'Messed up': EU solidarity frays as dignitaries snipe at each other at conference

The tension in the calm of wealthy Luxembourg, which is holding the EU's presidency, drove home how far the 28-nation bloc remains from a common response to the migrant crisis.

By REUTERS
September 6, 2015 12:00
3 minute read.
European Union foreign policy chief Federica Mogherini

European Union foreign policy chief Federica Mogherini prepares to address the 28th Session of the Human Rights Council at the United Nations in Geneva. (photo credit: REUTERS)

As European foreign ministers stepped out of their black cars for a weekend gathering in Luxembourg, the conviviality of the previous evening at the Grand Duke's reception evaporated at the news of migrants pouring out of Hungary into Austria.

"This has to be an eye opener how messed up the situation in Europe is now," Austria's Sebastian Kurz told reporters in unusually blunt comments, moments after Peter Szijjarto, his Hungarian counterpart, blamed the "irresponsible statements" of EU politicians on the migrant crisis. His was a thinly veiled jab at Austrian and German plans to welcome many more refugees.

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The tension in the calm of wealthy Luxembourg, which is holding the EU's presidency, drove home how far the 28-nation bloc remains from a common response to the migrant crisis.

Ministers seemed at times in disarray, as Slovakia's foreign minister publicly rejected a proposal by his own interior minister made back in Prague that a train corridor could be set up for migrants traveling to Germany from Hungary.

Behind closed doors in the cavernous conference room, diplomats said the discussion often went round in circles and calls for additional high-level meetings were played down by the meeting's chair, EU foreign policy chief Federica Mogherini.

"I have to admit that the discussion today was a difficult one," Mogherini told a news conference.

Despite German Chancellor Angela Merkel's warning that the migrant crisis is now more serious than the Greek debt crisis that threatened to break up the euro zone, there was no agreement on which practical steps to take first.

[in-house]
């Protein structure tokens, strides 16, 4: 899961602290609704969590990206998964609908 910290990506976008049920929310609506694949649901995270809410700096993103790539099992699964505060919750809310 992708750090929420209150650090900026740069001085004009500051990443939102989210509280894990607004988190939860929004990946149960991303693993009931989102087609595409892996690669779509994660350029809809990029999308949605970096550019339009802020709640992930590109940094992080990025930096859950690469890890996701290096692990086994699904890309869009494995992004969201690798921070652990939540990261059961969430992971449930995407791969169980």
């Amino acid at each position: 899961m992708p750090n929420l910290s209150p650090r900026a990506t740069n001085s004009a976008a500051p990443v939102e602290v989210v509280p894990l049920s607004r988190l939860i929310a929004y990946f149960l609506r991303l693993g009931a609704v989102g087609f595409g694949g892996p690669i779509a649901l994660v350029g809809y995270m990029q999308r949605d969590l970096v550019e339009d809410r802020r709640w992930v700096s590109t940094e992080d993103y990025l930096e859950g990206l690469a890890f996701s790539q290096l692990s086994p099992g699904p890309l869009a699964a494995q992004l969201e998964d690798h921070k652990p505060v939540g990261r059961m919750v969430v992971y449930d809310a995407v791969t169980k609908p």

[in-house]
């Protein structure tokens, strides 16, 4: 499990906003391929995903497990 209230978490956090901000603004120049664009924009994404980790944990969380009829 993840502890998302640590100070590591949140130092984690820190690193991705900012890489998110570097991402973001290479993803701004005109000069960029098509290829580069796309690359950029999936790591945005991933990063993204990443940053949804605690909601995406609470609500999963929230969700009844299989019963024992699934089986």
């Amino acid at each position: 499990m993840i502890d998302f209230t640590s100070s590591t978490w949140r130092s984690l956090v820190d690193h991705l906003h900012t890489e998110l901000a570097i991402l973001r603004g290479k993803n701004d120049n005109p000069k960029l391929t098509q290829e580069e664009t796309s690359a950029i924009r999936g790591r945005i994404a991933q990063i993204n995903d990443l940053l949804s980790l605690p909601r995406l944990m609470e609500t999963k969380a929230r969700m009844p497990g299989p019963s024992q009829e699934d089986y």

At a time of high unemployment in Europe and the rise of anti-immigration parties, ministers could not find common ground on whether emergency management centers to process asylum requests, known as hotspots, should be set up in countries outside the EU.

It also remains unclear when the hotspots envisaged within the EU should be operational.

Italy, which says it is being left to deal with migrants coming across the Mediterranean, wants hotpots to be set up after EU countries start taking in refugees who are already in the country, part of the plan agreed in July and which needs European Parliament approval.

A revised plan to be presented by the European Commission next week is expected to set quotas for countries to take in asylum seekers from countries such as Greece, Hungary and Italy. But EU states remained deeply divided on this issue.

"Within the EU there are still countries who believe they can solve the problem by off-loading responsibilities to other countries," Italian Foreign Minister Paolo Gentiloni said.

"There are countries who raise walls and do not want to contribute in the solidarity towards migrants, but we cannot afford such approach," he said.

Hungary, which is building a fence on its border with Serbia, has emerged as the primary entry point for refugees hoping to reach Germany, Britain and Sweden.

Other countries, such as Slovakia and the Czech Republic, insist that imposing a quota of refugees from the Middle East for small, predominantly white, Christian countries was pointless because migrants would not stay and try to integrate.

Three-quarters of refugees granted asylum in Slovakia last year left the country, probably for Germany, one official said.

Mogherini, who is Italian, sought to play up the EU's unity after the meeting ended, but also said it was time countries accepted that there was no way out of the issue.

"We are all facing a dramatic event ... The sooner we accept this, psychologically and politically, the sooner we will be able to respond in an effective way," she said.




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